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In a previous post, I discussed the role of excessive inflamation in thalassemia,  a blood disorder in which individuals suffer from low numbers of red blood cells and hemoglobulin levels. This post focuses on another blood disorder that results in low hemoglobulin levels, sickle cell anemia.

Abnormal Red Blood Cells
Normally, blood cells are rounded, disc-shaped, and flexible enough to move easily through blood vessels.  In contrast, people with sickle cell anemia have crescent, sickle-shaped, red blood cells that are stiff and sticky, and tend to become “stuck” in various tight spots in blood vessels.  This blocks blood flow leading to pain and organ damage from inflammation in response to the blockages.  Additionally, since their hemoglobin structure is abnormal, the red blood cells are unable to carry their full complement of oxygen throughout the body, resulting in oxygen deficits.

Red blood cells typically live for about 4 months in the blood stream, but sickle cells die after only 10-20 days.  Individuals with sickle cell anemia, cannot make fresh red blood cells fast enough to replace the dying red blood cells.  The lack of oxygen leads to fatigue, feelings of weakness, shortness of breath, dizziness, headaches, cold hands and feet, pale mucous membranes, and a yellowish tinge to skin or the whites of the eyes.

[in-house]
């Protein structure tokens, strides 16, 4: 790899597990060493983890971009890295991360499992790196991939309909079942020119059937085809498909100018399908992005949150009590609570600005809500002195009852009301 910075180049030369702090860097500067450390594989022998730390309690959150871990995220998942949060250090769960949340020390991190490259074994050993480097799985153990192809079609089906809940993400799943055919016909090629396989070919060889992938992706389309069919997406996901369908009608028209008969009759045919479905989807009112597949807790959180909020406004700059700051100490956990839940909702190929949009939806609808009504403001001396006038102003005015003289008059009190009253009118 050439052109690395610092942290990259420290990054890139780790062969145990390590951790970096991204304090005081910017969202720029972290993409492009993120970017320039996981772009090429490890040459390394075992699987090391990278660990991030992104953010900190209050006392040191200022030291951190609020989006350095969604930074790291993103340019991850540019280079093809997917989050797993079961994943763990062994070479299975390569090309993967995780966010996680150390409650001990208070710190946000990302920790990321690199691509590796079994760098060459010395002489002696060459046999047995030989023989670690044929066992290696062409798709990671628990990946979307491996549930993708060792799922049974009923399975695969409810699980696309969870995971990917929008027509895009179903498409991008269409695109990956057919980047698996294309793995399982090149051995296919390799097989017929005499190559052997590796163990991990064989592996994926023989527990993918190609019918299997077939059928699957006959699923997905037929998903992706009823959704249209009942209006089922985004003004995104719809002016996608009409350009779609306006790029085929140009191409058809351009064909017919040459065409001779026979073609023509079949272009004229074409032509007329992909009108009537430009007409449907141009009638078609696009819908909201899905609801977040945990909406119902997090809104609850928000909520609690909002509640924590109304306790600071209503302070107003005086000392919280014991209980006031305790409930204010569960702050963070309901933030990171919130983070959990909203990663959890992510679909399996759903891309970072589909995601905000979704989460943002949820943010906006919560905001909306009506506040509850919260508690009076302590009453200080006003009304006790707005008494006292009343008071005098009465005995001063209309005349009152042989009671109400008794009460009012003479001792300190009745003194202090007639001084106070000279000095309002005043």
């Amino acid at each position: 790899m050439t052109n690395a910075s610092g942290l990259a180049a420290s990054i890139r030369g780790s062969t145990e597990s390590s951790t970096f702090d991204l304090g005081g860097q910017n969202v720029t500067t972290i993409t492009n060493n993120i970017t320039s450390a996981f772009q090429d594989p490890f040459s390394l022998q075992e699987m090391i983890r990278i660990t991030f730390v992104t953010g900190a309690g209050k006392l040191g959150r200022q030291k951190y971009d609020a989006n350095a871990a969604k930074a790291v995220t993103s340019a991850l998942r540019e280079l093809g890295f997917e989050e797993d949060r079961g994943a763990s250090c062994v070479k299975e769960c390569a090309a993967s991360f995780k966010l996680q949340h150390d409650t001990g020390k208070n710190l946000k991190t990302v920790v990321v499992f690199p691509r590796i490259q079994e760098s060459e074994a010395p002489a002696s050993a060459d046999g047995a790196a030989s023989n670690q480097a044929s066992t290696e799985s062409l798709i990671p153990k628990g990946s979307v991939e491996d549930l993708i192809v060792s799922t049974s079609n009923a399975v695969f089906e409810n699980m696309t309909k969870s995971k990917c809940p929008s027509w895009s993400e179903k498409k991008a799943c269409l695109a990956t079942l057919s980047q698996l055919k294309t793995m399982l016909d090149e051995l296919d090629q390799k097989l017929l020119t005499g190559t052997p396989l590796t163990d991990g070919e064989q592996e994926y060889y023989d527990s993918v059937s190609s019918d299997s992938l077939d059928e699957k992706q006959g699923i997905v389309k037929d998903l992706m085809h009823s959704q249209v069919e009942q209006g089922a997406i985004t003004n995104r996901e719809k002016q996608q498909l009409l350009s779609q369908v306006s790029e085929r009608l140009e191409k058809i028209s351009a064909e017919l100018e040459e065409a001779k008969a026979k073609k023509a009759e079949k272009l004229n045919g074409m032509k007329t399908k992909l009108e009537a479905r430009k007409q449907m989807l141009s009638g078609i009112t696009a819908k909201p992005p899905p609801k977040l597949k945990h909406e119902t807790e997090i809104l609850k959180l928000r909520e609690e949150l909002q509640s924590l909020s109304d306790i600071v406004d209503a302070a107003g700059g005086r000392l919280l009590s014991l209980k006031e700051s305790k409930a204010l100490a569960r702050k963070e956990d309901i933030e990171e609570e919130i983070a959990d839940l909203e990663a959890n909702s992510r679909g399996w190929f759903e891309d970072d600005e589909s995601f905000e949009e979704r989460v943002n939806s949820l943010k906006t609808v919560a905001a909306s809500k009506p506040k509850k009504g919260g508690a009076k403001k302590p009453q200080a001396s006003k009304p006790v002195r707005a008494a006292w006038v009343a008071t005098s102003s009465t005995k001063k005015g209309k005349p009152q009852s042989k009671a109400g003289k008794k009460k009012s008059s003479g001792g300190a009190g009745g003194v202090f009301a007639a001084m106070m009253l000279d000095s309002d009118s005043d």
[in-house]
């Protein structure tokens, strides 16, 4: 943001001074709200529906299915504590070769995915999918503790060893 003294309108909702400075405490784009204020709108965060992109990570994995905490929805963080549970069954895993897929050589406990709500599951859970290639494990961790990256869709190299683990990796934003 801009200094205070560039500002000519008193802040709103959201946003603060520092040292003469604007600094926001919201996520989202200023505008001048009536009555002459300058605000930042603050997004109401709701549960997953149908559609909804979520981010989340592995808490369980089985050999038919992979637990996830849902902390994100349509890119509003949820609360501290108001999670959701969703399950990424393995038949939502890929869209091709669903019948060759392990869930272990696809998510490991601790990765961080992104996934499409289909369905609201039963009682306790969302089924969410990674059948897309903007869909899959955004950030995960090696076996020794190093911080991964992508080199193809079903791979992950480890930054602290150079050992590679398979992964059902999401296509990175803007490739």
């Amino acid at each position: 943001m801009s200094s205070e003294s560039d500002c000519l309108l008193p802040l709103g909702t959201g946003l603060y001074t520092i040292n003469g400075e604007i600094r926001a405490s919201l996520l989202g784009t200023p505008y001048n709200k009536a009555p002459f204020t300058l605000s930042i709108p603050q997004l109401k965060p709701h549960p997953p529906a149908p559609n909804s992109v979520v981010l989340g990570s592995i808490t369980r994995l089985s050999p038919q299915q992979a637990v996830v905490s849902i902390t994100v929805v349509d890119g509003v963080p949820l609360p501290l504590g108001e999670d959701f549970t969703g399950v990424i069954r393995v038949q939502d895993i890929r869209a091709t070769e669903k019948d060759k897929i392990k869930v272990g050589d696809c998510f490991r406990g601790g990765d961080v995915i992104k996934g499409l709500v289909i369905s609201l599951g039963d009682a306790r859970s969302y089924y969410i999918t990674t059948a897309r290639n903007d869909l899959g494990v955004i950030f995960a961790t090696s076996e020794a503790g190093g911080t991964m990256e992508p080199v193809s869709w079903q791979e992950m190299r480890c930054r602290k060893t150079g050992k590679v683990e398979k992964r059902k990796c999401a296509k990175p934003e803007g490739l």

Pain Crises
Perhaps the most devastating symptom that many individuals with sickle cell anemia experience is excruciating pain that lasts for hours, weeks, or months. These are called “pain crises”. Painful crises are the leading cause of emergency room visits and hospital stays for people who have sickle cell anemia.

The pain results from inflammation and damage to blood vessels by the sickled cells.  When the red blood cells block the flow of blood to limbs and organs, immune cells come into the area and release inflammatory cytokines, immune molecules that result in a vicious cycle of more inflammation and pain.